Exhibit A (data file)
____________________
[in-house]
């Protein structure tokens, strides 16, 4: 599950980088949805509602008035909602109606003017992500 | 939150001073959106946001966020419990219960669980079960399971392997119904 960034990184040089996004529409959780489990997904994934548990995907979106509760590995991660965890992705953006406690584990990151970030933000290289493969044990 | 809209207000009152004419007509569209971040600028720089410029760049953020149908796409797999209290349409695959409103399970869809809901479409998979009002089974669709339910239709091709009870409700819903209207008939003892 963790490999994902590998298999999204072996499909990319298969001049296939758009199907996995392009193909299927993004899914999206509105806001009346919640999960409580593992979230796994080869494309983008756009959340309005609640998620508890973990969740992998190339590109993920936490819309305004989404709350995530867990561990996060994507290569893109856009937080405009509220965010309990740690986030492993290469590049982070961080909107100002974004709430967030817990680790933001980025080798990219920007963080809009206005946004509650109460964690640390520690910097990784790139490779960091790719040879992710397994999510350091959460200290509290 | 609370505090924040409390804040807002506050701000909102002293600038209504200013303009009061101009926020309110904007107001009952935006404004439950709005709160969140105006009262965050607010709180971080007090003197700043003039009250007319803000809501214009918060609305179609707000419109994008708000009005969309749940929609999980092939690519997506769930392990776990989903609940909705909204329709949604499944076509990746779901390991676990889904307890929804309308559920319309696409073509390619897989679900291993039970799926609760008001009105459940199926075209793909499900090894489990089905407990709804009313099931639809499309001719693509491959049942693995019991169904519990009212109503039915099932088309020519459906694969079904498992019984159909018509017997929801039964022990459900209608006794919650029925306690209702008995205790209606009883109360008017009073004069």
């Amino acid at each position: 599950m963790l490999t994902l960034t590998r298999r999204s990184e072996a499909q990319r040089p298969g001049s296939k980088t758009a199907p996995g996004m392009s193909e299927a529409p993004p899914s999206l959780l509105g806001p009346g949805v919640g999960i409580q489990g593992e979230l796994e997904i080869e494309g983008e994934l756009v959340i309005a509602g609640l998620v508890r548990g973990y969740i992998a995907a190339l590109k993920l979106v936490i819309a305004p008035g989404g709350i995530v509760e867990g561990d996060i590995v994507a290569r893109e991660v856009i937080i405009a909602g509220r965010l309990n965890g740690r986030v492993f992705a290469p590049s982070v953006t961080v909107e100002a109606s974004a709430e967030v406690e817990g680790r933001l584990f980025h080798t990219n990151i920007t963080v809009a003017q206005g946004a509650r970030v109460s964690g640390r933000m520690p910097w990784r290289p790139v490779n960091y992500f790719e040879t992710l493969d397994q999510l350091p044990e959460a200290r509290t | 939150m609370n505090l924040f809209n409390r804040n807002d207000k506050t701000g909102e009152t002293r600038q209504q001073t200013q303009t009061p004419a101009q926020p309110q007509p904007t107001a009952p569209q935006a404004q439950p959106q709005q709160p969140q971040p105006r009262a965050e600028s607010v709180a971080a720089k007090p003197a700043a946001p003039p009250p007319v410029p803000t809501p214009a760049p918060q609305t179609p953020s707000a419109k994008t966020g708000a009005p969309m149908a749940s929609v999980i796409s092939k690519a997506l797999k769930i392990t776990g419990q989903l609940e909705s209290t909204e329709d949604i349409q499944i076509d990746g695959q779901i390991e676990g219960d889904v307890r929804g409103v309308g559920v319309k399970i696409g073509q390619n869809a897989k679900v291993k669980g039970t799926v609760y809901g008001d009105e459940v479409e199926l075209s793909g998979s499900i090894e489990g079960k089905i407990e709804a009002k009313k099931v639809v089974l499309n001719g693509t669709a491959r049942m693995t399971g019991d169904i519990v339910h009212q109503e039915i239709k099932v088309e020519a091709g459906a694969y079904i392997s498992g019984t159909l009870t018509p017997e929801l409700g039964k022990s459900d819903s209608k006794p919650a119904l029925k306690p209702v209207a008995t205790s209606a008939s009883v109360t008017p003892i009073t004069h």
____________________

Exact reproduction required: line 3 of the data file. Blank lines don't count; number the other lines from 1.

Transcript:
């Amino acid at each position: 599950m963790l490999t994902l960034t590998r298999r999204s990184e072996a499909q990319r040089p298969g001049s296939k980088t758009a199907p996995g996004m392009s193909e299927a529409p993004p899914s999206l959780l509105g806001p009346g949805v919640g999960i409580q489990g593992e979230l796994e997904i080869e494309g983008e994934l756009v959340i309005a509602g609640l998620v508890r548990g973990y969740i992998a995907a190339l590109k993920l979106v936490i819309a305004p008035g989404g709350i995530v509760e867990g561990d996060i590995v994507a290569r893109e991660v856009i937080i405009a909602g509220r965010l309990n965890g740690r986030v492993f992705a290469p590049s982070v953006t961080v909107e100002a109606s974004a709430e967030v406690e817990g680790r933001l584990f980025h080798t990219n990151i920007t963080v809009a003017q206005g946004a509650r970030v109460s964690g640390r933000m520690p910097w990784r290289p790139v490779n960091y992500f790719e040879t992710l493969d397994q999510l350091p044990e959460a200290r509290t | 939150m609370n505090l924040f809209n409390r804040n807002d207000k506050t701000g909102e009152t002293r600038q209504q001073t200013q303009t009061p004419a101009q926020p309110q007509p904007t107001a009952p569209q935006a404004q439950p959106q709005q709160p969140q971040p105006r009262a965050e600028s607010v709180a971080a720089k007090p003197a700043a946001p003039p009250p007319v410029p803000t809501p214009a760049p918060q609305t179609p953020s707000a419109k994008t966020g708000a009005p969309m149908a749940s929609v999980i796409s092939k690519a997506l797999k769930i392990t776990g419990q989903l609940e909705s209290t909204e329709d949604i349409q499944i076509d990746g695959q779901i390991e676990g219960d889904v307890r929804g409103v309308g559920v319309k399970i696409g073509q390619n869809a897989k679900v291993k669980g039970t799926v609760y809901g008001d009105e459940v479409e199926l075209s793909g998979s499900i090894e489990g079960k089905i407990e709804a009002k009313k099931v639809v089974l499309n001719g693509t669709a491959r049942m693995t399971g019991d169904i519990v339910h009212q109503e039915i239709k099932v088309e020519a091709g459906a694969y079904i392997s498992g019984t159909l009870t018509p017997e929801l409700g039964k022990s459900d819903s209608k006794p919650a119904l029925k306690p209702v209207a008995t205790s209606a008939s009883v109360t008017p003892i009073t004069h």